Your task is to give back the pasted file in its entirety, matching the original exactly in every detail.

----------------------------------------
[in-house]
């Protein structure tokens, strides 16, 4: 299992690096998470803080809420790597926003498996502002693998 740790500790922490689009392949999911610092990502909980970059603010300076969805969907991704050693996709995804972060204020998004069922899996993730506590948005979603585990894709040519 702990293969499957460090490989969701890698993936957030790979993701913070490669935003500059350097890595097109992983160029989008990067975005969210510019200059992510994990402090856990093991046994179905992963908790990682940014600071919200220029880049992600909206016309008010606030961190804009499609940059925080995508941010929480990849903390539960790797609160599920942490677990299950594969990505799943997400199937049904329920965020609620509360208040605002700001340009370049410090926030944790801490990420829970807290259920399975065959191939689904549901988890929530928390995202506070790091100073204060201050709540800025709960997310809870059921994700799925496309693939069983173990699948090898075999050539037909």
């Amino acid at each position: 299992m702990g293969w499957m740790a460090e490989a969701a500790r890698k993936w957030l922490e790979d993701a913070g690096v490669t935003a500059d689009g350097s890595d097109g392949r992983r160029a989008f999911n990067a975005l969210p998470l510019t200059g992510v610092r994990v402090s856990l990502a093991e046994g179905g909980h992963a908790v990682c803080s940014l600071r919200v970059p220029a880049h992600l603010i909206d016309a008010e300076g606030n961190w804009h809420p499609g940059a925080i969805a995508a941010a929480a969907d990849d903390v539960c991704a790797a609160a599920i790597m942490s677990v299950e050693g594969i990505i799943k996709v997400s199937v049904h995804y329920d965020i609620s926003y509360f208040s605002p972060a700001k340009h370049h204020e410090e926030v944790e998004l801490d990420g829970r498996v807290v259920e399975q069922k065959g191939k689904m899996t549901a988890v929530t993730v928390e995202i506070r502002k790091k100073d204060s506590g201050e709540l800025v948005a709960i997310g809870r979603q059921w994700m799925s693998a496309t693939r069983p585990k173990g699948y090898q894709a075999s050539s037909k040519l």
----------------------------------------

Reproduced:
[in-house]
């Protein structure tokens, strides 16, 4: 299992690096998470803080809420790597926003498996502002693998 740790500790922490689009392949999911610092990502909980970059603010300076969805969907991704050693996709995804972060204020998004069922899996993730506590948005979603585990894709040519 702990293969499957460090490989969701890698993936957030790979993701913070490669935003500059350097890595097109992983160029989008990067975005969210510019200059992510994990402090856990093991046994179905992963908790990682940014600071919200220029880049992600909206016309008010606030961190804009499609940059925080995508941010929480990849903390539960790797609160599920942490677990299950594969990505799943997400199937049904329920965020609620509360208040605002700001340009370049410090926030944790801490990420829970807290259920399975065959191939689904549901988890929530928390995202506070790091100073204060201050709540800025709960997310809870059921994700799925496309693939069983173990699948090898075999050539037909």
């Amino acid at each position: 299992m702990g293969w499957m740790a460090e490989a969701a500790r890698k993936w957030l922490e790979d993701a913070g690096v490669t935003a500059d689009g350097s890595d097109g392949r992983r160029a989008f999911n990067a975005l969210p998470l510019t200059g992510v610092r994990v402090s856990l990502a093991e046994g179905g909980h992963a908790v990682c803080s940014l600071r919200v970059p220029a880049h992600l603010i909206d016309a008010e300076g606030n961190w804009h809420p499609g940059a925080i969805a995508a941010a929480a969907d990849d903390v539960c991704a790797a609160a599920i790597m942490s677990v299950e050693g594969i990505i799943k996709v997400s199937v049904h995804y329920d965020i609620s926003y509360f208040s605002p972060a700001k340009h370049h204020e410090e926030v944790e998004l801490d990420g829970r498996v807290v259920e399975q069922k065959g191939k689904m899996t549901a988890v929530t993730v928390e995202i506070r502002k790091k100073d204060s506590g201050e709540l800025v948005a709960i997310g809870r979603q059921w994700m799925s693998a496309t693939r069983p585990k173990g699948y090898q894709a075999s050539s037909k040519l």